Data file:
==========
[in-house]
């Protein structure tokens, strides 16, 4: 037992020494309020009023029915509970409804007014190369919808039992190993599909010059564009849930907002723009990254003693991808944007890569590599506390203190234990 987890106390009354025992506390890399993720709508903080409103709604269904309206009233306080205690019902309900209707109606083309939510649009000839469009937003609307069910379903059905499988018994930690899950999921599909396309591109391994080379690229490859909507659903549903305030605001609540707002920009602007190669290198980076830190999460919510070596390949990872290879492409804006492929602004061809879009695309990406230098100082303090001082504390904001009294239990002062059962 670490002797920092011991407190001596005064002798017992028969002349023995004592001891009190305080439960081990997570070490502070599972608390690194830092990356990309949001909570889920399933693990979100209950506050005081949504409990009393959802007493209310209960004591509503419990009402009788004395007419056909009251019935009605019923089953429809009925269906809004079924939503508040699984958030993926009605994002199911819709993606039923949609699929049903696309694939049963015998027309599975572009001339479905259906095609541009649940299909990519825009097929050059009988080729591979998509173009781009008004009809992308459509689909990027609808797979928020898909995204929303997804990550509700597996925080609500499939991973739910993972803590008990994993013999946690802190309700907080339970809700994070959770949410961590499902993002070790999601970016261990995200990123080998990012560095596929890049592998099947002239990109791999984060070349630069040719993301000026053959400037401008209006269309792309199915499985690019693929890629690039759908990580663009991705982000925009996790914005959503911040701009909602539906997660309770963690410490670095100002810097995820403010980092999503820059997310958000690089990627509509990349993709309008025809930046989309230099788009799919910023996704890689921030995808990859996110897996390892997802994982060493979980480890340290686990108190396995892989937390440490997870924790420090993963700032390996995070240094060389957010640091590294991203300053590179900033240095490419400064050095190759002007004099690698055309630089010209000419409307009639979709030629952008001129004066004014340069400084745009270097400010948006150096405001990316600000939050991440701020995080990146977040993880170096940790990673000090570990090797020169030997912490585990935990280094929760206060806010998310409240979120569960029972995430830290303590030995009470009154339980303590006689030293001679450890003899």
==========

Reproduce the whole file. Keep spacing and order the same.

[in-house]
């Protein structure tokens, strides 16, 4: 037992020494309020009023029915509970409804007014190369919808039992190993599909010059564009849930907002723009990254003693991808944007890569590599506390203190234990 987890106390009354025992506390890399993720709508903080409103709604269904309206009233306080205690019902309900209707109606083309939510649009000839469009937003609307069910379903059905499988018994930690899950999921599909396309591109391994080379690229490859909507659903549903305030605001609540707002920009602007190669290198980076830190999460919510070596390949990872290879492409804006492929602004061809879009695309990406230098100082303090001082504390904001009294239990002062059962 670490002797920092011991407190001596005064002798017992028969002349023995004592001891009190305080439960081990997570070490502070599972608390690194830092990356990309949001909570889920399933693990979100209950506050005081949504409990009393959802007493209310209960004591509503419990009402009788004395007419056909009251019935009605019923089953429809009925269906809004079924939503508040699984958030993926009605994002199911819709993606039923949609699929049903696309694939049963015998027309599975572009001339479905259906095609541009649940299909990519825009097929050059009988080729591979998509173009781009008004009809992308459509689909990027609808797979928020898909995204929303997804990550509700597996925080609500499939991973739910993972803590008990994993013999946690802190309700907080339970809700994070959770949410961590499902993002070790999601970016261990995200990123080998990012560095596929890049592998099947002239990109791999984060070349630069040719993301000026053959400037401008209006269309792309199915499985690019693929890629690039759908990580663009991705982000925009996790914005959503911040701009909602539906997660309770963690410490670095100002810097995820403010980092999503820059997310958000690089990627509509990349993709309008025809930046989309230099788009799919910023996704890689921030995808990859996110897996390892997802994982060493979980480890340290686990108190396995892989937390440490997870924790420090993963700032390996995070240094060389957010640091590294991203300053590179900033240095490419400064050095190759002007004099690698055309630089010209000419409307009639979709030629952008001129004066004014340069400084745009270097400010948006150096405001990316600000939050991440701020995080990146977040993880170096940790990673000090570990090797020169030997912490585990935990280094929760206060806010998310409240979120569960029972995430830290303590030995009470009154339980303590006689030293001679450890003899």